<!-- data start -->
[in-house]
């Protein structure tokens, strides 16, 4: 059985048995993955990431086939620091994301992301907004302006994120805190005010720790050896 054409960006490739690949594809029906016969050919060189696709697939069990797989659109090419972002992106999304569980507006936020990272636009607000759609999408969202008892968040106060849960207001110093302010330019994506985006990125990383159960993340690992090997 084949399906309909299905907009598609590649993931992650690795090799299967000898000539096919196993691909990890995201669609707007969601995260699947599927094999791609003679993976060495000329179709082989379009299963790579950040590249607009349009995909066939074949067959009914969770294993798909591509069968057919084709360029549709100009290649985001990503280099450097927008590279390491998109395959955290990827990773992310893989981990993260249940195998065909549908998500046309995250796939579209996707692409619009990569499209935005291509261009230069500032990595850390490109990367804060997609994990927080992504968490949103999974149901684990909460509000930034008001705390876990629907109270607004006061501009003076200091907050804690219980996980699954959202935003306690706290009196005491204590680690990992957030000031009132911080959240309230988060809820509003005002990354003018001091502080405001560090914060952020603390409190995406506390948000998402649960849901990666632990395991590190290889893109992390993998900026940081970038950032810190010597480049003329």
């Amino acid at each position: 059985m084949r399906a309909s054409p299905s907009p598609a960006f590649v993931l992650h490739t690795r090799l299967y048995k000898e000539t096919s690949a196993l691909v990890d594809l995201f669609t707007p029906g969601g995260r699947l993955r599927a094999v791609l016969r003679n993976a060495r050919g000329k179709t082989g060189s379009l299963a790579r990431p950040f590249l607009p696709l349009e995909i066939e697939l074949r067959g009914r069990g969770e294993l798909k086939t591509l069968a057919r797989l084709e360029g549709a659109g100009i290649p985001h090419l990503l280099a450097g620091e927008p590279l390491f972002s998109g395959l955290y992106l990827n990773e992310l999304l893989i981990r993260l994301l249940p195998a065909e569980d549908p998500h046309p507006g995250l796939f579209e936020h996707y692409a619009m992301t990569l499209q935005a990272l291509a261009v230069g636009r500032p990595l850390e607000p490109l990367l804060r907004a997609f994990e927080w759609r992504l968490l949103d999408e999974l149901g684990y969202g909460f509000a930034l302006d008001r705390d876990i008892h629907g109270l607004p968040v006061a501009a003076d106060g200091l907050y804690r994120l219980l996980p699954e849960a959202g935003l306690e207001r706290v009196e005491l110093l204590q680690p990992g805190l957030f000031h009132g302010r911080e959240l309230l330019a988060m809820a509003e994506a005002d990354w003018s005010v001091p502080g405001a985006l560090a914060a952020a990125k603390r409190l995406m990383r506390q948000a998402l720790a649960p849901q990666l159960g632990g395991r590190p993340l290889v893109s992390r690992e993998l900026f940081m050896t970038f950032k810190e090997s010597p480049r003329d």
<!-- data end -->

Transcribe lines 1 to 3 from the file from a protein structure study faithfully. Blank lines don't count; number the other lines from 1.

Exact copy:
[in-house]
């Protein structure tokens, strides 16, 4: 059985048995993955990431086939620091994301992301907004302006994120805190005010720790050896 054409960006490739690949594809029906016969050919060189696709697939069990797989659109090419972002992106999304569980507006936020990272636009607000759609999408969202008892968040106060849960207001110093302010330019994506985006990125990383159960993340690992090997 084949399906309909299905907009598609590649993931992650690795090799299967000898000539096919196993691909990890995201669609707007969601995260699947599927094999791609003679993976060495000329179709082989379009299963790579950040590249607009349009995909066939074949067959009914969770294993798909591509069968057919084709360029549709100009290649985001990503280099450097927008590279390491998109395959955290990827990773992310893989981990993260249940195998065909549908998500046309995250796939579209996707692409619009990569499209935005291509261009230069500032990595850390490109990367804060997609994990927080992504968490949103999974149901684990909460509000930034008001705390876990629907109270607004006061501009003076200091907050804690219980996980699954959202935003306690706290009196005491204590680690990992957030000031009132911080959240309230988060809820509003005002990354003018001091502080405001560090914060952020603390409190995406506390948000998402649960849901990666632990395991590190290889893109992390993998900026940081970038950032810190010597480049003329």
């Amino acid at each position: 059985m084949r399906a309909s054409p299905s907009p598609a960006f590649v993931l992650h490739t690795r090799l299967y048995k000898e000539t096919s690949a196993l691909v990890d594809l995201f669609t707007p029906g969601g995260r699947l993955r599927a094999v791609l016969r003679n993976a060495r050919g000329k179709t082989g060189s379009l299963a790579r990431p950040f590249l607009p696709l349009e995909i066939e697939l074949r067959g009914r069990g969770e294993l798909k086939t591509l069968a057919r797989l084709e360029g549709a659109g100009i290649p985001h090419l990503l280099a450097g620091e927008p590279l390491f972002s998109g395959l955290y992106l990827n990773e992310l999304l893989i981990r993260l994301l249940p195998a065909e569980d549908p998500h046309p507006g995250l796939f579209e936020h996707y692409a619009m992301t990569l499209q935005a990272l291509a261009v230069g636009r500032p990595l850390e607000p490109l990367l804060r907004a997609f994990e927080w759609r992504l968490l949103d999408e999974l149901g684990y969202g909460f509000a930034l302006d008001r705390d876990i008892h629907g109270l607004p968040v006061a501009a003076d106060g200091l907050y804690r994120l219980l996980p699954e849960a959202g935003l306690e207001r706290v009196e005491l110093l204590q680690p990992g805190l957030f000031h009132g302010r911080e959240l309230l330019a988060m809820a509003e994506a005002d990354w003018s005010v001091p502080g405001a985006l560090a914060a952020a990125k603390r409190l995406m990383r506390q948000a998402l720790a649960p849901q990666l159960g632990g395991r590190p993340l290889v893109s992390r690992e993998l900026f940081m050896t970038f950032k810190e090997s010597p480049r003329d």